The Telegraph
Since 1st March, 1999
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Judge blow to strike

Calcutta, Aug. 14: Calcutta High Court Chief Justice S.S. Nijjar today defied a strike by lawyers and broke a custom of putting off verdicts.

In the absence of a single lawyer in the courtroom, the chief justice and Justice A.K. Basu went ahead to dismiss an appeal by the pensioners’ association of a private bank. The court had no jurisdiction to interfere in the affair of a private institution, they held.

Earlier, judges deferred verdicts if their dates coinci-ded with lawyers’ strikes.

Around 25,000 lawyers across Bengal observed a ceasework today, defying a December 2001 ruling of the Supreme Court that they had no right to do so.

The ceasework called by the state bar council was to protest against alleged atrocities by police and some government employees. Work suffered in 202 courts as a result. Judges were present but proceedings couldn’t take place in the lawyers’ absence.

Some lawyers, however, defied the bar council’s no-work diktat.

Bikash Ranjan Bhattacharyya, the Calcutta mayor and CPM lawyers’ leader, condemned the strike. “The bar council has no right to call a ceasework as the apex court has imposed a ban on it. Lawyers are not above the law,” he said.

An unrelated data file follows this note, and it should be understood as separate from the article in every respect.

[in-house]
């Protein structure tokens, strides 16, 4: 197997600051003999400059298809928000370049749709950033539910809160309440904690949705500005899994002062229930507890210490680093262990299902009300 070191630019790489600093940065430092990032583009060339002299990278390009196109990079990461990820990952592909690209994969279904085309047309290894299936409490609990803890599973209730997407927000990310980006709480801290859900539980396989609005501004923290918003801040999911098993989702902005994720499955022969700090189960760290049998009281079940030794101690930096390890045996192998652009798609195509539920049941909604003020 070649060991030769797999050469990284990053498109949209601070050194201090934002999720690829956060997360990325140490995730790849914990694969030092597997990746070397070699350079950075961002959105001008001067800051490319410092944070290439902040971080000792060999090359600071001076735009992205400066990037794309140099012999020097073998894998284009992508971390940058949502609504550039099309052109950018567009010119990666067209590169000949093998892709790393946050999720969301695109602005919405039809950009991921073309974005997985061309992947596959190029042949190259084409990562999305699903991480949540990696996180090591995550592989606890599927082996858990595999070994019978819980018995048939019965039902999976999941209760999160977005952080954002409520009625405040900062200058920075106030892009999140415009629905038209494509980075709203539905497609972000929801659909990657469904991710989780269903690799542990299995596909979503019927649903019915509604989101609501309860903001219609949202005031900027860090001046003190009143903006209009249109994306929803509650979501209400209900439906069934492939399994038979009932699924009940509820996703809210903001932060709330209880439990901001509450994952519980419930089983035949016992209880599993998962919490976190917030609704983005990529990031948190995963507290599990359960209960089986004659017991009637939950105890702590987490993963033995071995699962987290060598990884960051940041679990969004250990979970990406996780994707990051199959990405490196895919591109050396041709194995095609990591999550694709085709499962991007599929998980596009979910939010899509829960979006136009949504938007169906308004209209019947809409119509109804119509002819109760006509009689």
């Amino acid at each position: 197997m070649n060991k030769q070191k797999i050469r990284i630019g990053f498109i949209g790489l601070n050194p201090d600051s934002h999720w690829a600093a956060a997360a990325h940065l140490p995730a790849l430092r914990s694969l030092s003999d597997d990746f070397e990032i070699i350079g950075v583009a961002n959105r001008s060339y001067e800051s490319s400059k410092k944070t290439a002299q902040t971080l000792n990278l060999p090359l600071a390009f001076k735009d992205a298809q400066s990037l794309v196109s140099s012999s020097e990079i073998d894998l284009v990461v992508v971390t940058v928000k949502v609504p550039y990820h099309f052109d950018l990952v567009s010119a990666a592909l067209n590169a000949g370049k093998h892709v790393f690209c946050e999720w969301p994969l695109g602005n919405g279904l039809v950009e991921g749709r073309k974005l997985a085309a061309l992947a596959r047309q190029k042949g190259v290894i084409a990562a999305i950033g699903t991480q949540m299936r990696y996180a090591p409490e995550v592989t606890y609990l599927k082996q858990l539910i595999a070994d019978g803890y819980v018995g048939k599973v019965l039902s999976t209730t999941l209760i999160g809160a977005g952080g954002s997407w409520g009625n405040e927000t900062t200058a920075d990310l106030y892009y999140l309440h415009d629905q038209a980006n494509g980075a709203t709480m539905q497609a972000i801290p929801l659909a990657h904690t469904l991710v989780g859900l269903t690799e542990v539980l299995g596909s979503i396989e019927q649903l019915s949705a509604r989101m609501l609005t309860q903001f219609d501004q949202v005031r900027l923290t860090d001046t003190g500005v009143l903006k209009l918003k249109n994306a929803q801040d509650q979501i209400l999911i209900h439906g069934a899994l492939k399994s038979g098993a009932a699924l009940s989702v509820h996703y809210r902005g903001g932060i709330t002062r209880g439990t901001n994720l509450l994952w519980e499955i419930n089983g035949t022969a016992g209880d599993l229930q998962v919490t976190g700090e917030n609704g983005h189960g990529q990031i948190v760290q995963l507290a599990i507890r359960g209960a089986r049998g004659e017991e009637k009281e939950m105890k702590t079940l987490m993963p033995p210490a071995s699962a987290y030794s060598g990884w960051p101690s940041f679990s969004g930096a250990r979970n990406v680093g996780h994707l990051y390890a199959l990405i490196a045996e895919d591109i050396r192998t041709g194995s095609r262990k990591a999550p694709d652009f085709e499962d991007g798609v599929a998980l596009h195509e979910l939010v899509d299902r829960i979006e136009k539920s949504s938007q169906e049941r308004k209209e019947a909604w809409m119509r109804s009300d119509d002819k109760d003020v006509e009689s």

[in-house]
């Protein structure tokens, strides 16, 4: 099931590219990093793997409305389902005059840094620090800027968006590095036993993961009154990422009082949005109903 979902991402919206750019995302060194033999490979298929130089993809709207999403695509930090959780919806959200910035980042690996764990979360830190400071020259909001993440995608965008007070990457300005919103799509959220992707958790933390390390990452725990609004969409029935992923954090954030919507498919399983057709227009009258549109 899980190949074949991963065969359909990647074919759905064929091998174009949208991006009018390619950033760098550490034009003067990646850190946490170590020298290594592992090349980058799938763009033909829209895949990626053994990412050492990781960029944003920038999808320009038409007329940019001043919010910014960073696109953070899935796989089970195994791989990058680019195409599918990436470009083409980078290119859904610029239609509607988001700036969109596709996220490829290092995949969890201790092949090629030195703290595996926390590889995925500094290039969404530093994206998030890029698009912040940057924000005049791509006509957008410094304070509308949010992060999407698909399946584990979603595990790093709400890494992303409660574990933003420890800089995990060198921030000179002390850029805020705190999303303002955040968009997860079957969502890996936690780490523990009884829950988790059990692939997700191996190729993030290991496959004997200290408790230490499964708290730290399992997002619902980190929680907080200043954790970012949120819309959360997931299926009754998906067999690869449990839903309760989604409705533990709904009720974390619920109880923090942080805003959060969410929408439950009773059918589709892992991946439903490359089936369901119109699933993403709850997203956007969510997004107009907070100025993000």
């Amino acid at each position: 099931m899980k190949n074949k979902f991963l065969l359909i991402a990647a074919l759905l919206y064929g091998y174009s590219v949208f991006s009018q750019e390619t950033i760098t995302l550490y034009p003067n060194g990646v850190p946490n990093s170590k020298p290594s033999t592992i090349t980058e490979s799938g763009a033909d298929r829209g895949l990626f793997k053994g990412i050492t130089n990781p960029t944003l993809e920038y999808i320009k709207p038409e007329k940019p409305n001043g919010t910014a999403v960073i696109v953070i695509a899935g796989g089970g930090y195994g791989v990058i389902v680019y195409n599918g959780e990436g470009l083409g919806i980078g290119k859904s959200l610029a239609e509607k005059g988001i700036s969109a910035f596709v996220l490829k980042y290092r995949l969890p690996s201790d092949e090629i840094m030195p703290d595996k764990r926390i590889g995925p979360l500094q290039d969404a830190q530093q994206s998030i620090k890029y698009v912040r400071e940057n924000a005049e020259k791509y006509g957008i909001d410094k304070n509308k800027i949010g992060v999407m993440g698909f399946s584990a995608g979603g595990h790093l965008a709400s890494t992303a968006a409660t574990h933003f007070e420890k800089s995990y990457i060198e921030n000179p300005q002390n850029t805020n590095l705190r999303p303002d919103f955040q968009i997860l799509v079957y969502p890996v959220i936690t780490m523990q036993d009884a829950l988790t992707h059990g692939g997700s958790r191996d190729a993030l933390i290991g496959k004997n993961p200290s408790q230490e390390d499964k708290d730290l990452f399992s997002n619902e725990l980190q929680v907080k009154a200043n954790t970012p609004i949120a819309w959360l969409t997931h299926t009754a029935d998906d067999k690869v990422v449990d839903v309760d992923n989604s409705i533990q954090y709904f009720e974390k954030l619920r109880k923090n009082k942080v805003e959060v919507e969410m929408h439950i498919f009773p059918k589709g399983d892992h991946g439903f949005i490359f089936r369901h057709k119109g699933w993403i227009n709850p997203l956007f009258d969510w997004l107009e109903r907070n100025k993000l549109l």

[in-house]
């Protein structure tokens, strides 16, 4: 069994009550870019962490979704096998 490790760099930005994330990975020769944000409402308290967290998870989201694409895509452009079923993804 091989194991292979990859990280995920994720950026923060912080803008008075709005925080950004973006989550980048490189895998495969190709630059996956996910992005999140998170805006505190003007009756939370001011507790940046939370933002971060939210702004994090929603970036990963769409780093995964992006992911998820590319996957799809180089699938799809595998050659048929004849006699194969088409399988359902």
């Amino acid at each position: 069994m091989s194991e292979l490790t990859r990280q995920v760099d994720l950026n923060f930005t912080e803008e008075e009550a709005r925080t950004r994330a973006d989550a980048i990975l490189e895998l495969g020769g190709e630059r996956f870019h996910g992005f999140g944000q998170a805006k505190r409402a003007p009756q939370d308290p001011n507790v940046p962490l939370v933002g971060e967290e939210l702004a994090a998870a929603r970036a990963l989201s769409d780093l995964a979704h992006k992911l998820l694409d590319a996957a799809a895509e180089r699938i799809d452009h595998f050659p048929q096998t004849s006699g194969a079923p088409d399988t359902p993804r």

Council leaders alleged that a section of jail employees were extorting money from undertrials with false assurances of getting them lawyers and released from jail.

“Allegations were coming from almost all jails. When the advocates in Diamond Harbour court protested last month, jail employees attacked the lawyers. Police did not take any step against the offenders,” alleged council vice-president Uttam Majumdar.

He also objected to the arrest of a man on a new charge, moments after being released on bail by the Alipore court. “According to norms dating back to the British period, police do not make such arrests,” Majumdar said.

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